This article is signed not only on behalf of myself, but of all the people who work for the cultural sector team at Triodos Bank. It may seem surprising for a bank to boast a team of experts in the cultural sector, as well as risk analysts who are solely focused on operations to fund it. Understanding how we arrived at this point requires learning about our business model as a leading European ethical bank founded 40 years ago.
We were born as a financial institution that seeks social transformation by entrusting people and businesses with money in a conscientious and responsible manner. We only finance initiatives that focus on the real economy. Triodos believes the cultural sector is in line with this approach. It is one of the three areas in which we work, because culture drives creativity and enhances individual and social liberties. As an ethical bank, we believe cultural projects set social transformation in motion.
When an ethical bank’s funding works together with culture, high-value impact is achieved, not only for the purpose of economic indicators, but also because the joint forces promote inclusive and sustainable economic growth. Strengthening cultural industries contributes to an undeniable positive social impact and fosters real change in society. Cultural industries are a source of wealth for our countries not only because of their contribution to GDP, but also because they generate cultural capital, promoting social cohesion, connecting and inspiring us.
The Triodos Group has financed culture since its inception, supporting artists from different artistic backgrounds. Our work in the sector gained further momentum in 2002, when several branches began to support larger artistic projects, understand their financial needs and create custom solutions. Since then, we have been building strong and lasting partnerships with initiatives focused on the film industry, the performing arts, music productions, museums and cultural centres, with the purpose of meeting their needs and helping them accomplish their goals.
Analysing a project in the organic farming sector or for a retirement home – initiatives that fall within the scope of our mission – is not the same as doing so for a movie or a theatre production, which require experience and specific expertise. The cultural sector is constantly evolving and developing new formats and ideas, prompting us to innovate continuously to adapt our financial resources to its pace and needs. There is a difference between the financial plan of a movie dependent on grants or local television contracts and an international co-production project with tax benefits and digital engagement platforms, with an increasingly decisive role in the audiovisual sector.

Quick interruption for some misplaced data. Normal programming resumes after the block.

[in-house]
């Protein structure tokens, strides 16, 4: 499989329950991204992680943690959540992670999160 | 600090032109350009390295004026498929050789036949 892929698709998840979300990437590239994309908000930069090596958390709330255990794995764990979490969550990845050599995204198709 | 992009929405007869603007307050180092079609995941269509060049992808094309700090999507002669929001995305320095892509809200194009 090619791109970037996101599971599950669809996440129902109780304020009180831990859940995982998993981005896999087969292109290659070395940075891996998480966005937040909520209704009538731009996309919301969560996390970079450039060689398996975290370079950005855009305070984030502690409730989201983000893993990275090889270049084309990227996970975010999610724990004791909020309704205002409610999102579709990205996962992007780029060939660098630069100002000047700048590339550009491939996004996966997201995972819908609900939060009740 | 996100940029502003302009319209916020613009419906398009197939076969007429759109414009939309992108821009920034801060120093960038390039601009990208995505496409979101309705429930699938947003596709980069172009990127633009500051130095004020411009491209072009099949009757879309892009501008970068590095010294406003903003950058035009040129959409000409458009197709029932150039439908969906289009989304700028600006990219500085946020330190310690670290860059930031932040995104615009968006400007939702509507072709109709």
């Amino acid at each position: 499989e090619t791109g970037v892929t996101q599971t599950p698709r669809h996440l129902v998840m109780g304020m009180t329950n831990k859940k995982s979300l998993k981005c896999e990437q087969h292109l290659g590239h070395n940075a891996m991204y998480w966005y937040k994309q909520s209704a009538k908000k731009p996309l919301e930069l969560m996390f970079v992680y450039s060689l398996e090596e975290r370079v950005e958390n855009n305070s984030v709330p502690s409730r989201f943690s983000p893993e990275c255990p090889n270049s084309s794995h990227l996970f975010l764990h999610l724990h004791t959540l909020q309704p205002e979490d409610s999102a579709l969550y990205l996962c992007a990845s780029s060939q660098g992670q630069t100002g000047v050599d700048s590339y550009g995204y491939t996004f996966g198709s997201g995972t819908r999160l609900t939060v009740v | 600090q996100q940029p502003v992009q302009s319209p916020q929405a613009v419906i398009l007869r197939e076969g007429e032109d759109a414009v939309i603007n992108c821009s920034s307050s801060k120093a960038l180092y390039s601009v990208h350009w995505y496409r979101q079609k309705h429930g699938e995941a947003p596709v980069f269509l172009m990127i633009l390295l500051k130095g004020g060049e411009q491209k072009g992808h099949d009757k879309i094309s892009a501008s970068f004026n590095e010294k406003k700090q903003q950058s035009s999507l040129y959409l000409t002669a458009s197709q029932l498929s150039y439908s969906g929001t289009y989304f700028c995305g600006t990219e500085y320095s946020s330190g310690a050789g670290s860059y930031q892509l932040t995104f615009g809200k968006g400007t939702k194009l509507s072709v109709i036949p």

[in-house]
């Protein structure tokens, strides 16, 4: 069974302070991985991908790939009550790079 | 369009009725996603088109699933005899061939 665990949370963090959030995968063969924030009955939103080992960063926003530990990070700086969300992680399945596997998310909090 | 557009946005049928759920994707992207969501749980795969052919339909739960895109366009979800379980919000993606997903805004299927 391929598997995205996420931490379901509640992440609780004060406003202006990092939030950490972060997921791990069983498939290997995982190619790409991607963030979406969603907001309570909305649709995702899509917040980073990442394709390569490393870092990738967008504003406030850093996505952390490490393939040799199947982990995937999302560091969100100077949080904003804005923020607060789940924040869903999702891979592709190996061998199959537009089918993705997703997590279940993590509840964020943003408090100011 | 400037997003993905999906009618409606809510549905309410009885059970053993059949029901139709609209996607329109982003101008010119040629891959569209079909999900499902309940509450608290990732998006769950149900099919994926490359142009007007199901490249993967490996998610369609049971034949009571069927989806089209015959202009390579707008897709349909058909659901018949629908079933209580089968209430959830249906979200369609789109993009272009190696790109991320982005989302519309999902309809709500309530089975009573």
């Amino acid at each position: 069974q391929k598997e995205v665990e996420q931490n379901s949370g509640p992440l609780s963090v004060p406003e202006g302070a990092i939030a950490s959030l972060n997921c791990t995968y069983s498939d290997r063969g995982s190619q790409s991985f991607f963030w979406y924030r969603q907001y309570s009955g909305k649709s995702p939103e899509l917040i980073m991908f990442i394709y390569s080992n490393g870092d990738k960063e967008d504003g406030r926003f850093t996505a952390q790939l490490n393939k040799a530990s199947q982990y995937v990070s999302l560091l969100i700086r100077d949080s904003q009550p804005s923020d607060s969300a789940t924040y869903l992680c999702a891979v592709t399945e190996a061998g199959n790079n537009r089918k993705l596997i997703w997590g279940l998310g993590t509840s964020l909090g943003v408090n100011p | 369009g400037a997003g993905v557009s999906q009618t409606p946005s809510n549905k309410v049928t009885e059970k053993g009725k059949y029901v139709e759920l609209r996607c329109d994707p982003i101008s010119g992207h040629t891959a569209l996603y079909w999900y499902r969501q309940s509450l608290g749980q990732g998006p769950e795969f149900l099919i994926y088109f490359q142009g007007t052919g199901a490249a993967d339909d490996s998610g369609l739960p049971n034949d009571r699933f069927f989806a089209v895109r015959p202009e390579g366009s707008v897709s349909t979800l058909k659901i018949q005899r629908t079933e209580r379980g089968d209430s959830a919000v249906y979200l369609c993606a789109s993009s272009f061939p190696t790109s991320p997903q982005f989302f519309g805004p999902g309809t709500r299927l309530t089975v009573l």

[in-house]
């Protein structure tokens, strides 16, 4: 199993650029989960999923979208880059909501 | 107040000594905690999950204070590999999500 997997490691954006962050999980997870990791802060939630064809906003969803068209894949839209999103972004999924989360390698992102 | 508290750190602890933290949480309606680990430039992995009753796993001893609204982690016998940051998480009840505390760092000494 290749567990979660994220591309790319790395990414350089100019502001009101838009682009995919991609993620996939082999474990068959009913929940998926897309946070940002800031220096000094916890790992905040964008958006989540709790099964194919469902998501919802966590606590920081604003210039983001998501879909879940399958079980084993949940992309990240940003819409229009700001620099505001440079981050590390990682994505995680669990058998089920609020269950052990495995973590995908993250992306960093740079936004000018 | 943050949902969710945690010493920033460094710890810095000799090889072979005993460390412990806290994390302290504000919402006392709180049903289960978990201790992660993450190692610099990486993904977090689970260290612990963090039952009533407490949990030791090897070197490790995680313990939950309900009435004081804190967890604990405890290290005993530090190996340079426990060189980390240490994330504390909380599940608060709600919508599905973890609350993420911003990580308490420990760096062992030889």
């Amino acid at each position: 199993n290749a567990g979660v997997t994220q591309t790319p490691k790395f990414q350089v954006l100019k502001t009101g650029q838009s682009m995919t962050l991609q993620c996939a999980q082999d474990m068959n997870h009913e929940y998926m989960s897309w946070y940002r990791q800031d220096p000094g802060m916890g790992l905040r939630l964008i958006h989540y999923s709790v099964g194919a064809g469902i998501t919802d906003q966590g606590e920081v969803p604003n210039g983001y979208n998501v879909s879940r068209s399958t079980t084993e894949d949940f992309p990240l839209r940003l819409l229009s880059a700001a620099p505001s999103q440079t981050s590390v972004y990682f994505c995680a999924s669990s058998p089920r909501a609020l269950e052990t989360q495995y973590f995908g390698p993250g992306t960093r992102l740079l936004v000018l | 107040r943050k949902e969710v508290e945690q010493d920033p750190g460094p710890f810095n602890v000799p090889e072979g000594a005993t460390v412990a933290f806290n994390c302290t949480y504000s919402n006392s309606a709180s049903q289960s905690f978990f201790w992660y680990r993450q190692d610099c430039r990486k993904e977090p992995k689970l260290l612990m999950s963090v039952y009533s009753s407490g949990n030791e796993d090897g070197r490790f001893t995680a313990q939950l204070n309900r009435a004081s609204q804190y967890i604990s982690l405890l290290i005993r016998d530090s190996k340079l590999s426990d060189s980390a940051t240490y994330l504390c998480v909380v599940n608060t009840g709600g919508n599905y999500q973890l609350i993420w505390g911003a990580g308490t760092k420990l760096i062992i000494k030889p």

As a European group, we have increased our funding to cultural industries from just €34 million in 2003 to €496 million in 2020. I am proud of that leap – an increase that has come chiefly thanks to our specialisation in each of the countries in which we operate, and to our adaptations to the requirements of one of society’s key sectors, an integral part of our daily lives. Never has this been more evident than throughout the current pandemic, especially during the long weeks of confinement, when we consumed more books, movies and documentaries than ever, toured museums online or found refuge in music to cope with uncertainty, confusion and fear. Sadly, a huge number of cultural industry businesses sustained severe financial losses amounting to millions due to business closures – in particular, those parts of the sector reliant on face-to-face performances, such as the performing arts, exhibitions, concerts and movie theatres.
That is exactly why we have made a greater effort to fund a sector that has been particularly and severely affected, even to the point of business closures. Since the beginning of lockdown in Spain in March 2020, we have not ceased to work for companies and professionals in the sector. We adhered to the Covid-19 Liquidity Lines provided by the Official Credit Institute (OCI), to help improve cash flow in businesses affected by the crisis. We worked with Audiovisual SGR, a mutual guarantee society that specialises in Spain’s cultural sector, and with the government of Spain, to create an additional plan to increase cash flow for small and medium-sized businesses and self-employed workers in the sector.
Triodos funding to initiatives and projects in the cultural sector, as well as other sectors, brings positive social change, which we measure and publish in our annual report. In 2020, thanks to the €500 million provided to finance European cultural industry activities, we helped 8.4 million people enjoy cultural events, including film, theatre and museums, in the months leading to the pandemic. Our funding has also helped around 4,100 artists and creative businesses to remain active in the cultural sector – an increase of almost 14% compared to the previous year. This was mainly achieved with new loans in the Spanish market during the pandemic, through the funding of creative businesses whose theatre, dance and music productions were watched live or via streaming by 3.5 million people (2019: 1.7 million). New productions in film and other media sectors financed by Triodos Bank (mainly in Spain) were seen by more than 11 million people (2019: 9 million).
When deciding whether we will finance a project, our strategy and our mission as an ethical bank lead us to focus first and foremost on impact. We also consider an adequate balance between profitability and funding, and a moderate amount of risk. The final goal is to drive social and environmental change through the transformative power of money in projects that bring change to everyone. Such is the case in artistic and cultural initiatives, which are, and will always be, at the very heart of our endeavours.